- The preliminary study aims to provide a broad picture of the challenge. It includes elements like Stakeholder Analysis and Situation Analysis. The target of the preliminary study is a clear problem description and a set of objectives which shall be addressed by a potential solution. Furthermore an overview of risk and uncertainties is established, which for example can be addressed by the application of Risk Management Strategy. When dealing with complex projects the Causal Loop Diagram might support efforts to achieve further structure within the preliminary study. Concept proposals are developed, which are concretised during the main study.
- The main study aims to specify the concepts in detail. The focus shifts from a broad perspective to the Engineering System. The concepts are evaluated against the objectives in order to establish their suitability towards the problem solution and investigates whether issues like stakeholder involvement or critical components within the system are known and dealt with sufficiently.
- The detailed study specifies the studies of the subsystems and their interrelations in-depth. The focus shifts to specific aspects of the solution, which might be critical in relation to e.g. risk, uncertainty or unexplored issues, which previously have been neglected. The output of this phase is accurate information about each subsystem and gives advice towards the implementation of the Engineering System.
Case Example Development Phase
The case company A, experiences unpleasant feedback from their customers on one of their products. The need for change is recognised and the decision to improve the situation is taken (proposal to system design). The company assesses the extend of the problem. Internal as well as external factors are included in order to pinpoint the origin of the problems. The key stakeholders are identified and the area of solution defined. The search for solutions through creative methods leads to the development of concepts, which may be evaluated by using tools such as Cost-Benefit Analysis or an evaluation matrix with a specific set of criteria (preliminary study). The preferred concept is specified and analysed in detail to establish the effect that can be expected to influence the system (main study). Finally each of the systems parts are studied in detail in order to ensure that the concept addresses all issues in a high quality.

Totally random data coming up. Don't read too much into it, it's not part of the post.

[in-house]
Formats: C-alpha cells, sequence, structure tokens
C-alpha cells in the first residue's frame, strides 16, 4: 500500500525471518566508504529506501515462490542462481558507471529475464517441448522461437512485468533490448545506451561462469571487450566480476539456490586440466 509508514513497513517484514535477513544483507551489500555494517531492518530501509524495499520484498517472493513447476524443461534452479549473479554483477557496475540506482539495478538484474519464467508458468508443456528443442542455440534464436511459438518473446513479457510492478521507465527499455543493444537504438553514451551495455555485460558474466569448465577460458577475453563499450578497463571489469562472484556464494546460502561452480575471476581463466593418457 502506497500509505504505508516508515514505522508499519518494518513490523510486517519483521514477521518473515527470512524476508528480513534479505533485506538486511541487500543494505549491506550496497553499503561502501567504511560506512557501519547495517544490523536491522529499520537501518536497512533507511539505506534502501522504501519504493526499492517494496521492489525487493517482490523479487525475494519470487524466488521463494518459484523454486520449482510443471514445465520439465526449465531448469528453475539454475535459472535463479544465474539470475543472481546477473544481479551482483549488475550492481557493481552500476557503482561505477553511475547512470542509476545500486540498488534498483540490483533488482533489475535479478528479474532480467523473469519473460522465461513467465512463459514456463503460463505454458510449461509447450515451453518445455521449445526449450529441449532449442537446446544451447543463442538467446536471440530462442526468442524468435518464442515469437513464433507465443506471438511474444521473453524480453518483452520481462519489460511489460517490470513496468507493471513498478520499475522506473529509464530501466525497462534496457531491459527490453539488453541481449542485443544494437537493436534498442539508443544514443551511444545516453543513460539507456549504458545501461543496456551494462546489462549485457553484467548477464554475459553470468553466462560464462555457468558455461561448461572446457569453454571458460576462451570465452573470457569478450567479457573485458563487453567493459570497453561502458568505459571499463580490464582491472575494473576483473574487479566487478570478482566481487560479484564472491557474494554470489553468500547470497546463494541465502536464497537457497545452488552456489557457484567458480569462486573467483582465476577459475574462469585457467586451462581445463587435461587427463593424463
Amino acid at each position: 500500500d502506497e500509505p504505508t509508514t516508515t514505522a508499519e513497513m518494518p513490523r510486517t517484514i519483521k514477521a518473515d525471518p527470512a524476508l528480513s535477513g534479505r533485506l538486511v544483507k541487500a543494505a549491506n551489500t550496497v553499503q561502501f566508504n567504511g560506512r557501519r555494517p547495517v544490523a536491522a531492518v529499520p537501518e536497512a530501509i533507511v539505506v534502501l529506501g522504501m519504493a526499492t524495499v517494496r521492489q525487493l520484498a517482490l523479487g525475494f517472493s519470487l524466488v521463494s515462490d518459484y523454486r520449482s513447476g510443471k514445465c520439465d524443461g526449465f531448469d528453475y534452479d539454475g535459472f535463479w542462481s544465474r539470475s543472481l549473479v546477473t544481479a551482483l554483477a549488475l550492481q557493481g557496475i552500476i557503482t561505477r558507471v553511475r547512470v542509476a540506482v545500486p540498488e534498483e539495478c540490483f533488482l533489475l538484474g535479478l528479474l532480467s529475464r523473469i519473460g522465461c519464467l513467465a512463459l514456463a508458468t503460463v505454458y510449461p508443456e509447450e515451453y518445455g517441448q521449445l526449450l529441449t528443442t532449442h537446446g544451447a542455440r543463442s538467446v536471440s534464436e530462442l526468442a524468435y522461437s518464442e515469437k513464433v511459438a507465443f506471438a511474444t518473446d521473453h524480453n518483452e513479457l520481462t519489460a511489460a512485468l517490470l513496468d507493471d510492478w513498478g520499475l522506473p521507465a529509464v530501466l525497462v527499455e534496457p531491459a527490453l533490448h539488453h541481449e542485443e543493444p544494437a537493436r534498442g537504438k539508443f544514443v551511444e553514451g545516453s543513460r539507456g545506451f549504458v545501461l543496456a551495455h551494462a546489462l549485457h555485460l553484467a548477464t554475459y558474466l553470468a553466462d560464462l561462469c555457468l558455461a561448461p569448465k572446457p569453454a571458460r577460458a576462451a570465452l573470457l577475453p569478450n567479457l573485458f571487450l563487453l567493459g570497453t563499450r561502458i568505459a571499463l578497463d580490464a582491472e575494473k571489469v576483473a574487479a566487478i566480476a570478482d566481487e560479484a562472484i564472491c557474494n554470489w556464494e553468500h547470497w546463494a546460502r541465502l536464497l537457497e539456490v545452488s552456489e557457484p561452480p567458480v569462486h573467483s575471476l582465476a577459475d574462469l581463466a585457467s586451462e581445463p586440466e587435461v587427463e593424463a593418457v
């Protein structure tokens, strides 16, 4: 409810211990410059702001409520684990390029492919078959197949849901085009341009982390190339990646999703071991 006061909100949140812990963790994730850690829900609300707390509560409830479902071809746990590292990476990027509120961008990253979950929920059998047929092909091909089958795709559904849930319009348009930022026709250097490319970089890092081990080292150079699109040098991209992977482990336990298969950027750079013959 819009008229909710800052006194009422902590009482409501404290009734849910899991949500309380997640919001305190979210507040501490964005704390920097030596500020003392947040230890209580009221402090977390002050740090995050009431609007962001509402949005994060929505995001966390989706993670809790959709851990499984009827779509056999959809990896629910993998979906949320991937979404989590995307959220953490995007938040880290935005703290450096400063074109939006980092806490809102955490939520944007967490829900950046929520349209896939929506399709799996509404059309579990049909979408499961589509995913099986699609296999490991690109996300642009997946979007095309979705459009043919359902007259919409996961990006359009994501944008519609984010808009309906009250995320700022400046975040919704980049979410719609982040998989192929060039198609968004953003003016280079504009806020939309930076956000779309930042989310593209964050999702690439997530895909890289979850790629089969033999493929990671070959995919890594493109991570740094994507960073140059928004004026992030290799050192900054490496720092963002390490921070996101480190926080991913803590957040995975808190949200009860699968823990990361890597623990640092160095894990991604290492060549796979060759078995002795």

The realisation phase covers the transition in between the development and utilisation phases. It can be divided in two major steps, which are system realisation and system installation. The system realisation includes tasks which transform the concept into a tangible system. Examples are the production of machinery or, in case of IT and service systems, the full documentation of the system. At this point, the system is ready to be implemented. The second phase describes the implementation itself. The system is rolled out, which includes the system's installation and the instruction of the customer/end-user.
Case Example Realisation Phase
Company A has developed a concrete concept to deal with its unsatisfied customers and chooses to redesign their existing product. The new product is developed in accordance to the established objectives, defined during the previous phase. Documentation for the new product needs to be released and customers, who are in possession of the previous product get informed about the possibility to upgrade.
The System is in operation and its performance monitored by a suitable system. Deviations from the expected performance can be grouped into an unintended use of the system by the user or insufficient planning throughout development and realisation phase. Depending on the systems requirements, the use phase is interrupted by activity cycles in order to improve life time and performance of the system.
Case Example Utilisation Phase
Company A has implemented the redesigned product. The monitoring is based on customer feedback. Depending on the significance of the feedback the company can decide whether a third iteration and further improvement of the system is necessary. Smaller changes do not require a whole new Systems Engineering process.
The disposal phase describes the decommissioning of a system. The result of this phase is either a complete removal or a radical change of the original system. Ideally the disposal phase is considered during the development phase in order to allow a smooth removal of the system.
Case Example Disposal Phase
Company A continues to receive poor feedback on the redesigned product and decides to upgrade the product one more time. The development of the third generation of the system is interrelated with the disposal of the previous one, as it acts as a successor. Depending on the scale of the upgrade it could either be defined as an activity cycle in order to enhance the product or as a complete new life cycle of an Engineering System.
Activity Cycles within Individual Life Cycle Phases